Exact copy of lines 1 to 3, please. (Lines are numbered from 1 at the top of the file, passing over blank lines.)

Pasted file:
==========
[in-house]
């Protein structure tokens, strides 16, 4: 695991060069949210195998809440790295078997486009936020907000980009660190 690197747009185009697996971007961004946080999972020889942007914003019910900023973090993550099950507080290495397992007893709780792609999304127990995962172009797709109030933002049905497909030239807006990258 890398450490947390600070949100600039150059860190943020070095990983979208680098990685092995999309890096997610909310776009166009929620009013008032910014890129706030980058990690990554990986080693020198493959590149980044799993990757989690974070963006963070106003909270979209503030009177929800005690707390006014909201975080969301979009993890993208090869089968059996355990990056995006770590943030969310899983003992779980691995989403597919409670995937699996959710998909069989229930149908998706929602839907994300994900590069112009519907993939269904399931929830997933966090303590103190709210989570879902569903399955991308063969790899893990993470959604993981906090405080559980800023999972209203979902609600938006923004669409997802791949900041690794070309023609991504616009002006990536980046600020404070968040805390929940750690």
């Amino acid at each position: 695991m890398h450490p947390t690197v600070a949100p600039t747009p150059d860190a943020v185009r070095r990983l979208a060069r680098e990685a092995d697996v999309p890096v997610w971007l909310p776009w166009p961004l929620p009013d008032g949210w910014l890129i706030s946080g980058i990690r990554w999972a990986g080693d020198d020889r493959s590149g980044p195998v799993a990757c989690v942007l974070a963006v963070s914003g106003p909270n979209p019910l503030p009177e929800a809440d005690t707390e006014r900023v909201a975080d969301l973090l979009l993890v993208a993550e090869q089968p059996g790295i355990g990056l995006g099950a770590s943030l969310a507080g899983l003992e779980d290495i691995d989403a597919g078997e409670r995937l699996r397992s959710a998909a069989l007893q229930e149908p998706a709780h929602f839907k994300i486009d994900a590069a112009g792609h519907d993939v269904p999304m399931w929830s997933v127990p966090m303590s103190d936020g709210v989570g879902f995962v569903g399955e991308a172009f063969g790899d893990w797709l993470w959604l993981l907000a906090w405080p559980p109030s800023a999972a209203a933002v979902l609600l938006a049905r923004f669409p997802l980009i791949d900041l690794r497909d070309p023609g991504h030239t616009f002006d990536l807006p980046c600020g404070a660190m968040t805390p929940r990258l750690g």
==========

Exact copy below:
[in-house]
């Protein structure tokens, strides 16, 4: 695991060069949210195998809440790295078997486009936020907000980009660190 690197747009185009697996971007961004946080999972020889942007914003019910900023973090993550099950507080290495397992007893709780792609999304127990995962172009797709109030933002049905497909030239807006990258 890398450490947390600070949100600039150059860190943020070095990983979208680098990685092995999309890096997610909310776009166009929620009013008032910014890129706030980058990690990554990986080693020198493959590149980044799993990757989690974070963006963070106003909270979209503030009177929800005690707390006014909201975080969301979009993890993208090869089968059996355990990056995006770590943030969310899983003992779980691995989403597919409670995937699996959710998909069989229930149908998706929602839907994300994900590069112009519907993939269904399931929830997933966090303590103190709210989570879902569903399955991308063969790899893990993470959604993981906090405080559980800023999972209203979902609600938006923004669409997802791949900041690794070309023609991504616009002006990536980046600020404070968040805390929940750690």
């Amino acid at each position: 695991m890398h450490p947390t690197v600070a949100p600039t747009p150059d860190a943020v185009r070095r990983l979208a060069r680098e990685a092995d697996v999309p890096v997610w971007l909310p776009w166009p961004l929620p009013d008032g949210w910014l890129i706030s946080g980058i990690r990554w999972a990986g080693d020198d020889r493959s590149g980044p195998v799993a990757c989690v942007l974070a963006v963070s914003g106003p909270n979209p019910l503030p009177e929800a809440d005690t707390e006014r900023v909201a975080d969301l973090l979009l993890v993208a993550e090869q089968p059996g790295i355990g990056l995006g099950a770590s943030l969310a507080g899983l003992e779980d290495i691995d989403a597919g078997e409670r995937l699996r397992s959710a998909a069989l007893q229930e149908p998706a709780h929602f839907k994300i486009d994900a590069a112009g792609h519907d993939v269904p999304m399931w929830s997933v127990p966090m303590s103190d936020g709210v989570g879902f995962v569903g399955e991308a172009f063969g790899d893990w797709l993470w959604l993981l907000a906090w405080p559980p109030s800023a999972a209203a933002v979902l609600l938006a049905r923004f669409p997802l980009i791949d900041l690794r497909d070309p023609g991504h030239t616009f002006d990536l807006p980046c600020g404070a660190m968040t805390p929940r990258l750690g």